What You Need to Know About Picture Windows
Posted on December 05, 2017 in Windows
What is a picture window? How are they different from a normal window?
Picture windows are appropriately named, because they are large, fixed panes with low profile frames to maximize your view. Since they’re fixed panes, they are stationary, and can’t move or open.
As you can see in the picture above, picture windows are wide and usually set in the middle, sometimes with other smaller windows on either side. If you have a beautiful exterior view, want to see more of your yard, or want to enhance the lighting or aesthetic of your home, picture windows can be the right solution.
Here’s what you need to know about picture windows and how you can best use them in your home.
Common Configurations with Picture Windows
While picture windows can sometimes be by themselves, they are commonly used in combination with additional windows to create an attractive configuration.
Shawn Huyser, a window expert from the Pella branch in Omaha, had this to say about picture window configurations: “One of our more popular configurations is an XOX, with the center picture window being larger than the two flanker windows.”
The two flanker windows that Huyser is referring to can be a variety of different windows, such as double-hung, sliding, casement or awning. Double hung picture window combinations are popular with homeowners to add ventilation.
Bay window configurations commonly use a picture window in the center, flanked by venting side panels to expand the view. Bay windows add interest and aesthetic because they extend from the building, giving the illusion of additional space.
Where to Place Picture Windows
Just like there are different configurations of picture windows, there are also different places you could put them. It really depends on your home, your view, and your current windows. With that said, there are a few areas where picture windows work best.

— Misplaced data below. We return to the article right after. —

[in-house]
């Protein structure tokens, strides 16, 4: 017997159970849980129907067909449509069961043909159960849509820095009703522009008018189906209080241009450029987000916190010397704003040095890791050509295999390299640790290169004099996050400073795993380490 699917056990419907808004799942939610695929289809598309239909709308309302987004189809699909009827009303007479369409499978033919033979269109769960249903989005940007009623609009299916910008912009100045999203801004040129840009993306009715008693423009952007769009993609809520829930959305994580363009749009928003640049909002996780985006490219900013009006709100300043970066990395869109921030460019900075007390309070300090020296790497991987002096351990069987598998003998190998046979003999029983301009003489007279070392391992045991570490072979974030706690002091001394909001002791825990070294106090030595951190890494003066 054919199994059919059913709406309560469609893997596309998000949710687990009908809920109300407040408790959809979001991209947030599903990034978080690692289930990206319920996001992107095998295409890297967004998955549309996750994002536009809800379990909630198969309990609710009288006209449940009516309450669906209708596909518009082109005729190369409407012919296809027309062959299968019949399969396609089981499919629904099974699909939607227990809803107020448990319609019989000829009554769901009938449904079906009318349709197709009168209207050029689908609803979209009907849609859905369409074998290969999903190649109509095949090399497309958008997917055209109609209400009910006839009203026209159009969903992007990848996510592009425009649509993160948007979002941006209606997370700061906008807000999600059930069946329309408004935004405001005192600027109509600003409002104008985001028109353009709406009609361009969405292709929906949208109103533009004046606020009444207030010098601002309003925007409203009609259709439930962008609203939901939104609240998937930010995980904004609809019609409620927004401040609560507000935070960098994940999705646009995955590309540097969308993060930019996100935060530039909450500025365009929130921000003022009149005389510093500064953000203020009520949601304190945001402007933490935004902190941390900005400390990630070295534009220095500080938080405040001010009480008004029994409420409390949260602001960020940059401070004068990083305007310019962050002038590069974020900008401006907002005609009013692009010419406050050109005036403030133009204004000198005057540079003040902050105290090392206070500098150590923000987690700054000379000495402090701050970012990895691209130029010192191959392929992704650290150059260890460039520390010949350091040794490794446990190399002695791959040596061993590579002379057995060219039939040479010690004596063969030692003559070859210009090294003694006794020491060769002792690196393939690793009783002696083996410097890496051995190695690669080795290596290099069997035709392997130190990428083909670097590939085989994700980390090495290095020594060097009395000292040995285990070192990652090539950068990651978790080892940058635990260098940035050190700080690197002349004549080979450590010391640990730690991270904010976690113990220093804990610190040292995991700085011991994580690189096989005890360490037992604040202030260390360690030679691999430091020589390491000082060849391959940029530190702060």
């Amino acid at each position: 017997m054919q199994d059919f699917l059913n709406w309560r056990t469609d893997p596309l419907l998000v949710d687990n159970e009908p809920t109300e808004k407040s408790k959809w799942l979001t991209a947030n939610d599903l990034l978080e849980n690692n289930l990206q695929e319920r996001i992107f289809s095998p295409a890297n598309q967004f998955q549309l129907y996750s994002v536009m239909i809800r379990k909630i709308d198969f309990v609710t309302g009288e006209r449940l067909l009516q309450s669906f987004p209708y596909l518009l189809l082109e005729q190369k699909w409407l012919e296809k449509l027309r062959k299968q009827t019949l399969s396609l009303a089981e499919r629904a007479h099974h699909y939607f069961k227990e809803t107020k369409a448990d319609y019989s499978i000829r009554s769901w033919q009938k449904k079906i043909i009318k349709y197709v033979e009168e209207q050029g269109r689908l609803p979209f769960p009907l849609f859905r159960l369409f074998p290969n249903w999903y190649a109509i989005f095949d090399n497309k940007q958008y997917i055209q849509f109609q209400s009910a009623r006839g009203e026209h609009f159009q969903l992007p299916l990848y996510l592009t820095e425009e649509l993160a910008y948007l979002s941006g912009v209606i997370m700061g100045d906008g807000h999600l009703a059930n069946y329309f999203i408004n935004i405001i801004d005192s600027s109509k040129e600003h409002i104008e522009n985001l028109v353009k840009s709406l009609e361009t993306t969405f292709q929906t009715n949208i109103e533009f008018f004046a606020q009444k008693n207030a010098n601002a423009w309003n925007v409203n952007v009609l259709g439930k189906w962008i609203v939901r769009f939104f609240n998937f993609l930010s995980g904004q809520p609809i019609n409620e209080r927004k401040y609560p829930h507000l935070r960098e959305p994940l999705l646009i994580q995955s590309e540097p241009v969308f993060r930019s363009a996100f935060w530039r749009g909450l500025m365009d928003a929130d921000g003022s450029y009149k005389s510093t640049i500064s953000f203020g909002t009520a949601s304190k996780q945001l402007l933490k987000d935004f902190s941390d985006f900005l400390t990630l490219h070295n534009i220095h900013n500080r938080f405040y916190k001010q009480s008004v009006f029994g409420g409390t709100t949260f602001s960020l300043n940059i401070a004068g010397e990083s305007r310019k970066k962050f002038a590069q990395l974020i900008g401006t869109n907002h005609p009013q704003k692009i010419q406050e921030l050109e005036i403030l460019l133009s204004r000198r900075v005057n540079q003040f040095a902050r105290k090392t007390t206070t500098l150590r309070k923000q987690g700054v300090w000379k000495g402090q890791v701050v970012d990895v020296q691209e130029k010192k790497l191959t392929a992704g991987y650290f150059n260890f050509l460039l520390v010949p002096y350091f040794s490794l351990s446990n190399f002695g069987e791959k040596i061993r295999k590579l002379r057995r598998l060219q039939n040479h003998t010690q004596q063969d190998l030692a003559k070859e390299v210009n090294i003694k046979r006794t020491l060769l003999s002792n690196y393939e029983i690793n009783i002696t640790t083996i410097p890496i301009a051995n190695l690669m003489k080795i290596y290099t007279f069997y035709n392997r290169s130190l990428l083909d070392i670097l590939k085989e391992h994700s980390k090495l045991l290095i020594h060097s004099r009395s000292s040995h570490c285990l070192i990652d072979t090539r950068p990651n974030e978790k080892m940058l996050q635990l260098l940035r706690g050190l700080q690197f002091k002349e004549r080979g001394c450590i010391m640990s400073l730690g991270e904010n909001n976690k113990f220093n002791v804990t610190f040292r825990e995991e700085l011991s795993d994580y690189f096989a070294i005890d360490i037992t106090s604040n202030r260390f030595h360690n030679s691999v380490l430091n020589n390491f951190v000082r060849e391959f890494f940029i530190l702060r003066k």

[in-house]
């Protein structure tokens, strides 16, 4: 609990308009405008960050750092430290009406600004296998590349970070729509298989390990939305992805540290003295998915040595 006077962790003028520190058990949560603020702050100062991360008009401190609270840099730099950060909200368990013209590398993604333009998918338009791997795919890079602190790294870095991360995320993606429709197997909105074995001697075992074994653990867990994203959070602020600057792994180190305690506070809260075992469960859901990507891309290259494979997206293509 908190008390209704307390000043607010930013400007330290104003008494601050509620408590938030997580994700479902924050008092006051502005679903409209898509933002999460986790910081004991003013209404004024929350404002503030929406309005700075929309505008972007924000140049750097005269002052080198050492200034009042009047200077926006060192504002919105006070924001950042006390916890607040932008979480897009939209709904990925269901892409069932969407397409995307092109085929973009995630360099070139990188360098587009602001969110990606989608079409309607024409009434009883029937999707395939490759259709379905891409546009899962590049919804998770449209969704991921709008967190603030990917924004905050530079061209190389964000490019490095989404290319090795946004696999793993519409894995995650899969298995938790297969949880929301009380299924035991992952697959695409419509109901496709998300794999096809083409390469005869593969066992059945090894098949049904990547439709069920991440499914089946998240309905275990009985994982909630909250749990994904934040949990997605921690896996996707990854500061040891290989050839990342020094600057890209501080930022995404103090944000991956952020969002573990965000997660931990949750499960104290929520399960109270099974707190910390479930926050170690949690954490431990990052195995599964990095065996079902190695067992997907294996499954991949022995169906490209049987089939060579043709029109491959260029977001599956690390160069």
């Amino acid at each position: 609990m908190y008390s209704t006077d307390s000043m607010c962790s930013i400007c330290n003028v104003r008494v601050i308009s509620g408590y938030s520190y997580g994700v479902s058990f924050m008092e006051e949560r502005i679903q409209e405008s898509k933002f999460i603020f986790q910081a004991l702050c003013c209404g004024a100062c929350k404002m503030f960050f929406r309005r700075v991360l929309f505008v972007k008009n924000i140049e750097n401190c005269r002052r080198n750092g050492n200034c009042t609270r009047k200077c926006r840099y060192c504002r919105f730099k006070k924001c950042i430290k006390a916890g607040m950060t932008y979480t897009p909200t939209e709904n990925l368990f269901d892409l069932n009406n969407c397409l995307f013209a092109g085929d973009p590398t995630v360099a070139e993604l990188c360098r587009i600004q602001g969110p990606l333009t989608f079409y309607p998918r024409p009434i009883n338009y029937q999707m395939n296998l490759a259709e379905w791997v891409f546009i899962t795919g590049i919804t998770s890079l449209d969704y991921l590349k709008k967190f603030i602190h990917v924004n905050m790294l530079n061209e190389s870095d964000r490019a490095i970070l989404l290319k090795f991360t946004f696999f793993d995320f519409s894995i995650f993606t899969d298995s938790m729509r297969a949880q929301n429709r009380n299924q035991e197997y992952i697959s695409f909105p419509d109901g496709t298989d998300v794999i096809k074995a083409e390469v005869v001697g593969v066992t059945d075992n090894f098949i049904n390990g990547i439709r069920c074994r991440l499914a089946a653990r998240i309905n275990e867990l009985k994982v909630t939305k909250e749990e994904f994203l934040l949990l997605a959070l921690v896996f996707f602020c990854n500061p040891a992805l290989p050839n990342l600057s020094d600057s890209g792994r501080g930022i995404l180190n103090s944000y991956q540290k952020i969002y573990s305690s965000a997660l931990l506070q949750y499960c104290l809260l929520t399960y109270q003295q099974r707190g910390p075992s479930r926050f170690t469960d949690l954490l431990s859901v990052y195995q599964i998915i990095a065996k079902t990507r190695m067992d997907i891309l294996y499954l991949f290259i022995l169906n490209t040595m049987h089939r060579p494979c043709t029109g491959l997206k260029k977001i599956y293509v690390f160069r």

“We often take a two-wide casement window from over the kitchen sink and turn that into an oversized awning with a picture window,” said Huyser. “That really enhances the view from the kitchen, because there isn’t a mull impeding the view any more.”
In addition to the kitchen, Huyser also recommends putting in picture windows in the living room or the master bedroom to enhance lighting and your view.
Picture Window Sizes
Since picture windows can be used around the home in different ways, they are available in a variety of sizes.
If you’re combining double or single-hung windows with a picture window, then a good size range is 28 inches to 36 inches wide and 52 to 74 inches tall.1 If you’re wanting to use casements/awnings with a picture window, then a range of 20 inches to 24 inches wide and 24 inches to 48 inches tall is preferred.1 Large picture windows or fixed frame windows may reach maximum sizes up to 9' 4" x 8' 0" high.
However, picture windows can be custom fit to your needs, so you can have the right configuration for the size and area you have available.
The Advantages of Picture Windows
Picture windows have many advantages, starting with an expansive view. Because they aren’t mulled, they give you an unhindered view of your front, back, or side yard. It’s a great way to show off your landscaping or outdoor scenery. Picture windows also let in lots of natural light, making your room appear brighter and more appealing.
Picture windows also boost your aesthetic appeal, especially if used in a configuration with other windows. It's a great way to get maximum impact from a single window replacement project. Below is a before and after picture of a project that Pella helped with, to turn a sliding door into a picture window to boost the home’s aesthetic and layout.
Replacing a door with a picture window
Picture windows are fixed, so they don’t have any moving parts. In other words, they don’t open or close like normal windows.
The Disadvantages of Picture Windows
The most notable disadvantage of picture windows is the lack of ventilation.
Because these large windows are fixed, they are inoperable which means there is no opportunity to open for ventilation or cleaning. Because of this many homeowners choose to place casement, awning, or double-hung windows around their large fixed window. A multiple window configuration not only allows for ventilation, but also adds additional visual interest, creating a wall of windows.
For homeowners looking for a window that can improve their home’s aesthetics, natural light, and expand their view, picture windows are a great option.
SEE ALSO: SMALL CHANGE, BIG DIFFERENCE
If you’re thinking about installing a picture window in your home, check out our projects section for examples of real homes.
1. DoorandWindow.com. “Common Picture Window Sizes.” 2010.